It was 10:45 a.m. Sunday at Sixth and H streets, a gentrifying strip of Northeast Washington near Union Station. The store was busy. Police said the cashier at Register 4 tried to open the drawer but failed, and the gunman shot him in the chest.
The two fought over the weapon and the cashier was shot again, police said, this time in the mouth. The cashier broke free and ran as police said the gunman fired three more times, sending frightened shoppers scattering for cover and police racing to the store.
The cashier, reached by phone at MedStar Washington Hospital Center, said he did not want to talk, one reason being his mouth was swollen. A hospital spokeswoman said that he was being released Monday and that he and his family have asked for privacy.
The harrowing account of what happened inside the Whole Foods comes from police documents describing the charge filed against Michael Victor Whatley Jr., who was arrested Sunday night in his Southeast Washington apartment, where authorities said he was found hiding in a closet next to a Russian-made ATI Saiga assault rifle made by Kalashnikov and loaded with 22 bullets.
Inside the apartment, police said they found the clothing numerous witnesses had described as being worn by the Whole Foods assailant — a black trench coat, black bandanna, New Balance sneakers and a black hoodie. Police also said Whatley had used his own name and address to rent what they said was the getaway car — a red Honda Civic Zipcar found by police parked at a Zipcar spot.
Whatley, who turned 28 Saturday , made his initial appearance in D.C. Superior Court on Monday and was charged with assault with intent to commit robbery while armed and possession of an unregistered handgun and ammunition.
His attorney with the Public Defender Service, James King, argued that police have no evidence directly linking Whatley to the shooting, saying the perpetrator wore a mask and a hat and witnesses never mentioned Whatley’s dreadlocks. King also said there was no evidence that the gun found when Whatley was arrested was used in the shooting. Police have said they have not found the handgun.
But D.C. Superior Court Magistrate Judge Errol Arthur said the “circumstantial evidence” outlined in the charging documents point to Whatley as the shooter and ordered him held in the D.C. jail until his next hearing, on Friday.
The Washington Post profiled Whatley in the summer of 2012, after his football coach at the Rosedale Recreation Center held up a book of his poetry at an anti-violence rally and told them: “A young man has emerged from here strong.”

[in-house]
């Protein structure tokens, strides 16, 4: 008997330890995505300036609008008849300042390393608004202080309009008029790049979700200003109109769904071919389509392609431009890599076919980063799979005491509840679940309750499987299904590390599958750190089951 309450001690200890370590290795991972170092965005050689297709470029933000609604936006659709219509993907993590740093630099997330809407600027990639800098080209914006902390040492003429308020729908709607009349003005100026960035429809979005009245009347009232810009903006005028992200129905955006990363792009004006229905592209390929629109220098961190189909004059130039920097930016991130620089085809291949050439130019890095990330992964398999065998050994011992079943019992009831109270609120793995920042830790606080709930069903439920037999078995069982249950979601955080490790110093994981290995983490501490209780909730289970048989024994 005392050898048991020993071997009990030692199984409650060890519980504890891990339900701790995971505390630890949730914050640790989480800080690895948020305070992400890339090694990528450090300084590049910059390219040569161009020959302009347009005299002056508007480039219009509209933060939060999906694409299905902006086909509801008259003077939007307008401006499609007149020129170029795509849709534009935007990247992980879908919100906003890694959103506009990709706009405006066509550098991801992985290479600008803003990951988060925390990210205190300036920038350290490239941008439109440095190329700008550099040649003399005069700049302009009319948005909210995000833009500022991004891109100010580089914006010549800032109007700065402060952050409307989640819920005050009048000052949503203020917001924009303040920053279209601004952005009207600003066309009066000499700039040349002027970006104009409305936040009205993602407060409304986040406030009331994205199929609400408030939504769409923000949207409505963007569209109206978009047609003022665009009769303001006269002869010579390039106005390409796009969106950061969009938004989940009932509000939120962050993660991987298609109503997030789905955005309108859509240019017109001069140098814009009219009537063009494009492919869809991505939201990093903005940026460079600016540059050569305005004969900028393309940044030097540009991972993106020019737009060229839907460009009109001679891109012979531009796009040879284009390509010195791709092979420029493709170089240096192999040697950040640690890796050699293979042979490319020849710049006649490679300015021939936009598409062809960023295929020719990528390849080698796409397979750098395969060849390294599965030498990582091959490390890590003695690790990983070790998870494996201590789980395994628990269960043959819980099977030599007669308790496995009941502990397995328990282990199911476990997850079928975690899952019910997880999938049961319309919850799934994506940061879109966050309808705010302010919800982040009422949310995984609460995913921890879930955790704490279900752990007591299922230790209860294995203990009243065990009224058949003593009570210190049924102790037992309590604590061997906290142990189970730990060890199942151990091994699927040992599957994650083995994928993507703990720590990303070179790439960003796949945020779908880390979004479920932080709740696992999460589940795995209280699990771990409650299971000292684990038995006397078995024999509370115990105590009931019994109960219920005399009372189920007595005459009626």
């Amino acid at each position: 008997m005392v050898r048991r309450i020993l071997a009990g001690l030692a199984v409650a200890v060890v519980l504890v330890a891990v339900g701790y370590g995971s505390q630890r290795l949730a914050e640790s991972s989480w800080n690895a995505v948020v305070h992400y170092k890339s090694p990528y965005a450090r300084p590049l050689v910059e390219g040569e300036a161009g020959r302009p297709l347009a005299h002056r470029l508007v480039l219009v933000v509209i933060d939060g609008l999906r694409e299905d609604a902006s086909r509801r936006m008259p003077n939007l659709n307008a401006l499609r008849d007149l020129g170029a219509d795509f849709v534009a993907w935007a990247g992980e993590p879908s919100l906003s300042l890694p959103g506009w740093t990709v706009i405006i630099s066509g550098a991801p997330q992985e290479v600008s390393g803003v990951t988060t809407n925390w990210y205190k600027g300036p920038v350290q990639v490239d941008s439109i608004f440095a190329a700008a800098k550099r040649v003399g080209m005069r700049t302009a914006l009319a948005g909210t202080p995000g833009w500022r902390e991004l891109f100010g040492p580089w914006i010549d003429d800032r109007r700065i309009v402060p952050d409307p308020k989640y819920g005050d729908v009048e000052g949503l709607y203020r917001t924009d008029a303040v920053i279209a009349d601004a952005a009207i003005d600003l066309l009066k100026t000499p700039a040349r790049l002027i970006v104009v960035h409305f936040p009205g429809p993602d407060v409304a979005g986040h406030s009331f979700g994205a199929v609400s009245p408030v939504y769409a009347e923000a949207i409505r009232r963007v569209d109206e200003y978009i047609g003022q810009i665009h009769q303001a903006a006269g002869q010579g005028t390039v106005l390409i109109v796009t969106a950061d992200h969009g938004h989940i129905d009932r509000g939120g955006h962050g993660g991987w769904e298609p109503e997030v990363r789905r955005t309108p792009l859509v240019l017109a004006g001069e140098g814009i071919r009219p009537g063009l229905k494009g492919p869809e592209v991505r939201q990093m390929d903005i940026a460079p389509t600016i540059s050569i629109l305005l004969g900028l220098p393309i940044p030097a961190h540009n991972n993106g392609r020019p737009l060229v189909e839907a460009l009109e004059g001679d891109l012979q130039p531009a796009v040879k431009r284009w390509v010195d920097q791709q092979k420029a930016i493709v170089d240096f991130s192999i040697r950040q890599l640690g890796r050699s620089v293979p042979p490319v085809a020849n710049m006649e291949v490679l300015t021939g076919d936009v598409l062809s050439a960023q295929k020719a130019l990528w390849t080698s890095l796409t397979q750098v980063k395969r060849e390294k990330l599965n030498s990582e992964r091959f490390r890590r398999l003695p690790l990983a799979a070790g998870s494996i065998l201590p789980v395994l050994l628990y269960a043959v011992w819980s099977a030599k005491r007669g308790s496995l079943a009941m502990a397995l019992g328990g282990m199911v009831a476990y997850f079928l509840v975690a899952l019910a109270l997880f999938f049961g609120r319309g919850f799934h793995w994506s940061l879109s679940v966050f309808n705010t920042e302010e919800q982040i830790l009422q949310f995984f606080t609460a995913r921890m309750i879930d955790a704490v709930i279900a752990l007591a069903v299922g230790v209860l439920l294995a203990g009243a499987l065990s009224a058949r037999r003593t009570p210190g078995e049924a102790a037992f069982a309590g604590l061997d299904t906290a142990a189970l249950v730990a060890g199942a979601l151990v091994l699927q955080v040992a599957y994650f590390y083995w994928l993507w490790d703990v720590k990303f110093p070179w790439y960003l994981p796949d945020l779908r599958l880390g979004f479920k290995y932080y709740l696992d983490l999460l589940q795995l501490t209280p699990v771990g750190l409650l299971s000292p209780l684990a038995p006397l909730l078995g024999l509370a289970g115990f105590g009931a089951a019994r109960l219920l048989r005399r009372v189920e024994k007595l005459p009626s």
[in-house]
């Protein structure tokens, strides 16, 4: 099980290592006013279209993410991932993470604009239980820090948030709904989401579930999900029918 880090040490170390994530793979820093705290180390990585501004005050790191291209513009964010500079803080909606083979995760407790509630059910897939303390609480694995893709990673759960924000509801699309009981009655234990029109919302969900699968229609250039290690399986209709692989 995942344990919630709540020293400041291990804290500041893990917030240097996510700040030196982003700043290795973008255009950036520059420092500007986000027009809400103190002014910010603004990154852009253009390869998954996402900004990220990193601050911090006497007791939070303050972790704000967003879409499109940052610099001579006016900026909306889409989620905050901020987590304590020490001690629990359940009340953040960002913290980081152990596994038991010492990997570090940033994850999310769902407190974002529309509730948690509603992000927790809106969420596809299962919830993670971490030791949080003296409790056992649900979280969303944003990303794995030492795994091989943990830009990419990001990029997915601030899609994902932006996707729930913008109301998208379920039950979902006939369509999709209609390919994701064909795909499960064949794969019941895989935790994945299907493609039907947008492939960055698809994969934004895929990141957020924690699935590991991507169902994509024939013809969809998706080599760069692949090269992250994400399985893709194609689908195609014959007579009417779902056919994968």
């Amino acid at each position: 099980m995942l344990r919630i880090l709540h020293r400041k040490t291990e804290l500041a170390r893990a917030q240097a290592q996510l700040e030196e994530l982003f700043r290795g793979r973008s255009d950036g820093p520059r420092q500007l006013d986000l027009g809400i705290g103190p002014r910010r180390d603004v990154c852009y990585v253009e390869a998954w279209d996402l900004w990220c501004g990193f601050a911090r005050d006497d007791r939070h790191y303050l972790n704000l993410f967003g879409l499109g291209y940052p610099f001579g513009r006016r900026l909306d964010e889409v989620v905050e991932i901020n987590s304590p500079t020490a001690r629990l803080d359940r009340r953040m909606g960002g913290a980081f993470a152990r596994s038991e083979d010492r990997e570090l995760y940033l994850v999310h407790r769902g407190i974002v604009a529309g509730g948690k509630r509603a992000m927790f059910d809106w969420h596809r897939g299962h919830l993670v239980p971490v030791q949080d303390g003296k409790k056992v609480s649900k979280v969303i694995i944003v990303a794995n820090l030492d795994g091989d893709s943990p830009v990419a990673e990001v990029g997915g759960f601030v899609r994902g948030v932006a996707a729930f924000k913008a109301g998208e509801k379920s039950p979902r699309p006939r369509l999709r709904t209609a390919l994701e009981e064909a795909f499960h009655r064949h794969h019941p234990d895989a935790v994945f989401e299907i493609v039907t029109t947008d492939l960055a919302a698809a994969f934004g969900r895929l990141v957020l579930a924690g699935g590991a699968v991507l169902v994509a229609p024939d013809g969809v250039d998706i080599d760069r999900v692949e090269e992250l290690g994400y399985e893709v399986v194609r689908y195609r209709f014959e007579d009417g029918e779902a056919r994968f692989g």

Indeed, it seemed at the time that Whatley had made it out of a tough family life — his father died in prison for armed robbery, and his brother was killed on the streets. Many of his friends died violent deaths; he went to his first funeral in the sixth grade.
Whatley had hoped for a football scholarship but injuries sidelined his dream. Instead, Tennessee State University gave him a scholarship for theater and communications, and while away at school he acted in plays and worked on his poetry, an autobiography of the challenges he faced growing up, which he hoped to one day see acted out onstage. He wrote: “I’ve always been tough; I’ve learned that enough; Will never be enough.”
Said one of his college professors in 2012: “There’s a muse in him from somewhere.”
It is unclear whether he graduated from Tennessee State University. A school spokesman said Monday that he was unable to get confirmation. On his Facebook page, Whatley writes only that he attended the university. It appears he still harbored ambition to publish, listing himself as a music producer, composer and book publisher.
He also posted a picture of The Post profile, which ran a quote from him in large type — “I know where I want to go in life.”
What happened between then and now remains a mystery. Close relatives could not be reached for comment.
Police said Whatley has been involved in four domestic incidents, and court records show three arrests since 2013 before Monday. Court records indicate that he has had some mental-health issues.
In one incident in 2013, police said he was arrested while riding aboard a Metrobus with a gun. He shouted to police, “You looking for the king?” He was found incompetent and then later competent to stand trial; all the charges were dismissed.
In 2015, he was charged with assault on a police officer after authorities said he threw a flower pot at an officer in a hospital hallway and then tried to grab the officer’s gun while biting his arm. He was convicted and sentenced to 60 days in jail, with all but five days suspended.
Court records show he again was screened for mental competency.